Equity-oriented Scheme (Growth Funds):
The aim of growth funds is to provide capital appreciation over medium to long term. Such schemes normally invest a major part of their corpus in equities and have comparatively high risks. They provide different options to the investors like dividend and growth options depending on their preferences. The investors must indicate the option in the application form. This mutual fund scheme also allows investors to change the options at a later date. Growth schemes are good for investors with a long-term outlook seeking appreciation over a period of time.
Equity-oriented funds can be further categorized into:
Specialty Equity Funds: These funds have a narrow portfolio orientation and invest only in companies that meet the pre-determined criteria. The different kinds of funds that fall in this category are: sector funds that invest in only in a specific sector, global funds that invest in equities in one or more foreign countries thereby achieving diversification across the country's borders and others.
Equity Linked Saving Schemes (ELSS): The advantage of investing in such schemes is the tax benefit that an investor gets under section 80C of the Income-tax Act, 1961 up to Rs 1 lakh. These schemes have a lock-in period of minimum 3 years.
Diversified Equity Funds: A fund that seeks to invest only in equities, except for a very small portion in liquid money market securities, but is not focused on one or few sectors or shares may be termed as a diversified equity fund. While exposed to all equity price risks, these schemes seek to reduce the sector or stock specific risk through diversification.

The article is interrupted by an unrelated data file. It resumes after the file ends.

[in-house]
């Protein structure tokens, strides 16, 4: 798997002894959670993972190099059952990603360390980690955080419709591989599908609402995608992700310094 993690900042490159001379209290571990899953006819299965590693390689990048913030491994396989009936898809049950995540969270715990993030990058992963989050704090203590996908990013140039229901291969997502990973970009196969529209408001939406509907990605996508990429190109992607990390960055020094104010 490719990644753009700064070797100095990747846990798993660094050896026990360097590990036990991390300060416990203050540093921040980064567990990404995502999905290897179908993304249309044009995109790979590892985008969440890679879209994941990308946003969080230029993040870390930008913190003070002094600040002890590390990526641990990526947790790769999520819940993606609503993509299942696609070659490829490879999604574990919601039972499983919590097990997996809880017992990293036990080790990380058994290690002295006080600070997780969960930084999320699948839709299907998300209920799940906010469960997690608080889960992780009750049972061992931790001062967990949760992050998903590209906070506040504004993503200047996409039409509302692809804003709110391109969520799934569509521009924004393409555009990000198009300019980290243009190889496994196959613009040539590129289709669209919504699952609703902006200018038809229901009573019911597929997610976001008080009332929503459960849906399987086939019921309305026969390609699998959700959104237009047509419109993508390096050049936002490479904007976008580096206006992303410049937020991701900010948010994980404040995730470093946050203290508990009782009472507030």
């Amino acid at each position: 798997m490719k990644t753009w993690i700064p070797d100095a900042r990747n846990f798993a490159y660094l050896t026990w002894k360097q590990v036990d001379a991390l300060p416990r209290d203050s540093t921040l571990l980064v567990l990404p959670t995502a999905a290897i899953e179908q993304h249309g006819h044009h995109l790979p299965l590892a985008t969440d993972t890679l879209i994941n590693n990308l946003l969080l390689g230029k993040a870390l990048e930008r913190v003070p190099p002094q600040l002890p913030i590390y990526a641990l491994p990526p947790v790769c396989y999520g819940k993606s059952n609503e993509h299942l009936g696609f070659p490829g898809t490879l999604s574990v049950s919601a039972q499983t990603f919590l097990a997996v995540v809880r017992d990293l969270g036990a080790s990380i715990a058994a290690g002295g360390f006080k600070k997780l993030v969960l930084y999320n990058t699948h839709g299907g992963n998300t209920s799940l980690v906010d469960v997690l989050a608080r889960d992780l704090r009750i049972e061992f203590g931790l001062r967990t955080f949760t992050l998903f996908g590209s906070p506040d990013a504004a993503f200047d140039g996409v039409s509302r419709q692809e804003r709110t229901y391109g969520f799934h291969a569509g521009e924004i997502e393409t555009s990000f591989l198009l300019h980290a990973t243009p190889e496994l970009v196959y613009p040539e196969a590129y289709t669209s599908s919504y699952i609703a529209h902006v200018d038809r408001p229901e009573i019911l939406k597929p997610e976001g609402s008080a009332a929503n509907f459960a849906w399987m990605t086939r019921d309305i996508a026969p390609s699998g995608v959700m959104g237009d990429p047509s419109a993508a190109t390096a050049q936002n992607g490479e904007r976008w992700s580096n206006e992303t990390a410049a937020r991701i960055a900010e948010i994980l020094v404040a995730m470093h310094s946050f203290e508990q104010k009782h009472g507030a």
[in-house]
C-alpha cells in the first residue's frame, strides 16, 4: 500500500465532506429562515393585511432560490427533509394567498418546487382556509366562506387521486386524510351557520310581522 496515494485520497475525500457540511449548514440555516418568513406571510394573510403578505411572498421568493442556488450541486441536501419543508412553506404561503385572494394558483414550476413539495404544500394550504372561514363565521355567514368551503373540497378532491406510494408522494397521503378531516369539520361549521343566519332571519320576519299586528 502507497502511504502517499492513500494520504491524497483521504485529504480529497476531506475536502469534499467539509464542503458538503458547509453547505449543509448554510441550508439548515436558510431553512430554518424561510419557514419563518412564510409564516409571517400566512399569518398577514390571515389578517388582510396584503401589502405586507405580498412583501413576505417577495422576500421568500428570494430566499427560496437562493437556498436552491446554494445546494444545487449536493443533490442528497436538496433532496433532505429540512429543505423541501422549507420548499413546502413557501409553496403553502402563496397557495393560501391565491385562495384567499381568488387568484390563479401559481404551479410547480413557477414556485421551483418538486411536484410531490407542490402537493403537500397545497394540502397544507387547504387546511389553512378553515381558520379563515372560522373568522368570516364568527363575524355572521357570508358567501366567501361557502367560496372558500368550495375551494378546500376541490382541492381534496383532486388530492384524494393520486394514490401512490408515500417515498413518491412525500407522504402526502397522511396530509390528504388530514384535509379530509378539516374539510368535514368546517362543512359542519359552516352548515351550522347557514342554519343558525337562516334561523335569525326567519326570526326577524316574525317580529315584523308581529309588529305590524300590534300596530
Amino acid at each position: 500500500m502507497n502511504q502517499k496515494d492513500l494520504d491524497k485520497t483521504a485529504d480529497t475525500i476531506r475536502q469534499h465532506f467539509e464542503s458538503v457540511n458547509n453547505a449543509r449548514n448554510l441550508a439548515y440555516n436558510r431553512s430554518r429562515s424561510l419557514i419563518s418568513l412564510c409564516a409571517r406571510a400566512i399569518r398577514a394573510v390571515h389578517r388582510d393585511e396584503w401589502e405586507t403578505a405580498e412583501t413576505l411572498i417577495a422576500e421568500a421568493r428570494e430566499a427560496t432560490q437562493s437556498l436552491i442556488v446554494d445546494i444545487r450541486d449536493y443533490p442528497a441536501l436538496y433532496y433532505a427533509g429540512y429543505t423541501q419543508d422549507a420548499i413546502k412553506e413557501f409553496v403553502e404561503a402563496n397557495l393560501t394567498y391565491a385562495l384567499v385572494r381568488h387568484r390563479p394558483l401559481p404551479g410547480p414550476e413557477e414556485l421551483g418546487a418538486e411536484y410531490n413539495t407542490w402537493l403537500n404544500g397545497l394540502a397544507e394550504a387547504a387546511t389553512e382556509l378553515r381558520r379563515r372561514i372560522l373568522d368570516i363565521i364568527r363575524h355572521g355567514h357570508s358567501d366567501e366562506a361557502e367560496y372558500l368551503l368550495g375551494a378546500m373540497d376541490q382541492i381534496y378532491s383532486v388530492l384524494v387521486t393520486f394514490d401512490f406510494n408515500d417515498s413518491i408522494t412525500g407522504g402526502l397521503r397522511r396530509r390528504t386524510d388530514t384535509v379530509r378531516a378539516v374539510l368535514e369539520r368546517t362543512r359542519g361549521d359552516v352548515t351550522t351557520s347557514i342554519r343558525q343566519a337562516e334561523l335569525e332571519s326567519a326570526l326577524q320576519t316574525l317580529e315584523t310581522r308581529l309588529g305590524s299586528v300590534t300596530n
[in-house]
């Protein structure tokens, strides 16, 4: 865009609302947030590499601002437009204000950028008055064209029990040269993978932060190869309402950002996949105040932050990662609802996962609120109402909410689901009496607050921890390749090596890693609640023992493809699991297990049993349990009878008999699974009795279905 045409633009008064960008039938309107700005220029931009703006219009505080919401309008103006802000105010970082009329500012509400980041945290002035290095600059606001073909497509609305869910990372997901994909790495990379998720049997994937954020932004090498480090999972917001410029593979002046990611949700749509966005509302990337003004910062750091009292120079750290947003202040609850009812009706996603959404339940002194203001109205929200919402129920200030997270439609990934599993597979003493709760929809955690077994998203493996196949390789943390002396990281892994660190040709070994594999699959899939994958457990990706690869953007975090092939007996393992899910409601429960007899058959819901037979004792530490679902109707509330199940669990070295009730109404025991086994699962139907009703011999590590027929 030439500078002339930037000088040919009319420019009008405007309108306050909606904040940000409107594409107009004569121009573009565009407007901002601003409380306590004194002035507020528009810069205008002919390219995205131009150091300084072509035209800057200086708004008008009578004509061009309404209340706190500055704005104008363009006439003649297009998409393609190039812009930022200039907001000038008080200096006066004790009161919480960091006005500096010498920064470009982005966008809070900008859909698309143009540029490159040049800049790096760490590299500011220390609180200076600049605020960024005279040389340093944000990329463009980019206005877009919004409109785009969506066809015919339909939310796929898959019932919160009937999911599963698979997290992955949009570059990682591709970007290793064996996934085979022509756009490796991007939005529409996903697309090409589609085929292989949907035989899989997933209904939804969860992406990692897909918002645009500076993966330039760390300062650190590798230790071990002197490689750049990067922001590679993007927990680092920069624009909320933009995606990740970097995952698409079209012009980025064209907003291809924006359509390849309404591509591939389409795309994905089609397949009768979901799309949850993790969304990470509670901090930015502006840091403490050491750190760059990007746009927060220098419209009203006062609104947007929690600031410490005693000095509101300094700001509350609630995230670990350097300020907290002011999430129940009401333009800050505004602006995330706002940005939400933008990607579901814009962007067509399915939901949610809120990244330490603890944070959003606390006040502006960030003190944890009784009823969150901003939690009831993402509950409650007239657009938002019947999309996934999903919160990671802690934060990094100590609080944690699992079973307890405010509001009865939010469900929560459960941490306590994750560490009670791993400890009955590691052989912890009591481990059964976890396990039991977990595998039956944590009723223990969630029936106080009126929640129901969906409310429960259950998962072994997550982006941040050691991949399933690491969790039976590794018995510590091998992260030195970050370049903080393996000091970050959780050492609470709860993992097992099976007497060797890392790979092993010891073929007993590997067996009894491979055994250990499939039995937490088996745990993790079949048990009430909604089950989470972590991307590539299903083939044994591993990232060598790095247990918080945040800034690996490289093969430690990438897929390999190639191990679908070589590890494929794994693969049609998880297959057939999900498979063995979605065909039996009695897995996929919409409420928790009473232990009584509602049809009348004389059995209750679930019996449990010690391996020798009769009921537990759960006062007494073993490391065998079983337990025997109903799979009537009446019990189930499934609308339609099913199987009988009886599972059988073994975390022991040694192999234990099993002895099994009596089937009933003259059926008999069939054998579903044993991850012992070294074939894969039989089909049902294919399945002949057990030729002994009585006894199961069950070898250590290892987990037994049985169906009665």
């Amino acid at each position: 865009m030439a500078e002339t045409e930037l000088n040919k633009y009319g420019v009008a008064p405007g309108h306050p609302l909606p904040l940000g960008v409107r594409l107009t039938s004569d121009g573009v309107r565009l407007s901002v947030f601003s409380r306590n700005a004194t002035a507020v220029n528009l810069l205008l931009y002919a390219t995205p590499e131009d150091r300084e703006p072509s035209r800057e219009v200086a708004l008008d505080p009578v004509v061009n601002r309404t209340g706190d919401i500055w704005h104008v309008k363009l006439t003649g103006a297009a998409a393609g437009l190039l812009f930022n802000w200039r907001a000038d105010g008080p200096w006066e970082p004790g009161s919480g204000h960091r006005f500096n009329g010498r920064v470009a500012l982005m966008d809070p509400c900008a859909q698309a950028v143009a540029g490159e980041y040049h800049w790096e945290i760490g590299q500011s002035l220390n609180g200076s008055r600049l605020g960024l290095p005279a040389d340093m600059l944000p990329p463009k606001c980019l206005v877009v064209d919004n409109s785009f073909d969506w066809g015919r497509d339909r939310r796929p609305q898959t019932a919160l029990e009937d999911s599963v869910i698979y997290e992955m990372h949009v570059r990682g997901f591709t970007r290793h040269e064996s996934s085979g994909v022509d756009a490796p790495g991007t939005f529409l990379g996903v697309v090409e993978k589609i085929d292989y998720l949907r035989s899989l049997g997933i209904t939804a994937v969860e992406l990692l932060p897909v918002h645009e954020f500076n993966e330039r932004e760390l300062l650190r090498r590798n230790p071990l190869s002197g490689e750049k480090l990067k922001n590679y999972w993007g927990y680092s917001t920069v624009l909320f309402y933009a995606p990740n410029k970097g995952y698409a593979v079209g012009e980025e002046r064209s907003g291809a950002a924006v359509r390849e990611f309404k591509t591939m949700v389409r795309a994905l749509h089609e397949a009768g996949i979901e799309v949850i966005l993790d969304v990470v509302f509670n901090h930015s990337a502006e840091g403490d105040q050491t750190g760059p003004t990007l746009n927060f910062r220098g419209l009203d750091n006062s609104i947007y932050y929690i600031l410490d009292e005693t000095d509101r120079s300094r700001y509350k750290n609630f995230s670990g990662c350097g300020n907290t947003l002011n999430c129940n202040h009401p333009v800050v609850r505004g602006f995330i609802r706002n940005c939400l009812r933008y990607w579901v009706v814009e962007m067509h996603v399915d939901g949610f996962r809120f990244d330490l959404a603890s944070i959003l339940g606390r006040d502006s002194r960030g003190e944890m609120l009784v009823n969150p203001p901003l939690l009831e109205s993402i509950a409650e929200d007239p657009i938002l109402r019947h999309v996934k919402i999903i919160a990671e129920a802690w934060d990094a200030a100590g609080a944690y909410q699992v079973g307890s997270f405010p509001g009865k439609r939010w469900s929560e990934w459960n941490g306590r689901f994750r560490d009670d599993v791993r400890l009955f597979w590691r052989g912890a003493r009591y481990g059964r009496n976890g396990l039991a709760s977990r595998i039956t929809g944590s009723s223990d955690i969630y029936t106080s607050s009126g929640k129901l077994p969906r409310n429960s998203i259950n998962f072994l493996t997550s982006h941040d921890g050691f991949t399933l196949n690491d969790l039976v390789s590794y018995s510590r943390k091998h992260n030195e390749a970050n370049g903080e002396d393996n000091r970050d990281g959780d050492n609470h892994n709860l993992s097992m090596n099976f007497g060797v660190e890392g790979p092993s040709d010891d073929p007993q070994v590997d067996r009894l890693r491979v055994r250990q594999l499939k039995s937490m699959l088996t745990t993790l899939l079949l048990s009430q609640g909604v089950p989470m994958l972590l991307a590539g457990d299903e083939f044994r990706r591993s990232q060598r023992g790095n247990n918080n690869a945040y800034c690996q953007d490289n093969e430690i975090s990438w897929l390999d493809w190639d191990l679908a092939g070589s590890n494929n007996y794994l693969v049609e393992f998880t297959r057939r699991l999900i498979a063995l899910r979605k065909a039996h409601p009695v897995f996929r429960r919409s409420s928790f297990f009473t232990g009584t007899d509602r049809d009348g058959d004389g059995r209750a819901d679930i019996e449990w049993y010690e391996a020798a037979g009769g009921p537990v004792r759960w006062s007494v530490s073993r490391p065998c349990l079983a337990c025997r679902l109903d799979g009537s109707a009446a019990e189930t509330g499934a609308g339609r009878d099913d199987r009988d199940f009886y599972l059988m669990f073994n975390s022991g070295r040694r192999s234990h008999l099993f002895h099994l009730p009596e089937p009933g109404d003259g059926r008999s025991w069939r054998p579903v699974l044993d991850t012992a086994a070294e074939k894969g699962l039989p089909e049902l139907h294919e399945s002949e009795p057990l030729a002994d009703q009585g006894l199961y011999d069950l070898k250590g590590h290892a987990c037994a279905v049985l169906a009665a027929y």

Mid-cap or Small-cap Funds: These funds invest with relatively lower market capitalization than that of blue chip companies. This makes them more volatile at times than mid-size or smaller companies' shares that are not very liquid in the markets. Small company funds may be more risky due to their aggressive growth style.
Index Fund: Index funds replicate the portfolio of a particular index like the BSE Sensex and NSE 50 Index (Nifty) to name a few. These schemes invest in securities comprising the index and also in the same weightage. NAVs of index fund schemes rise or fall in accordance with the rise or fall in the index that they are replicating, though not exactly by the same percentage due to factors known as "tracking error" in technical terms. Necessary disclosures in this regard are made in the offer document of the mutual fund scheme.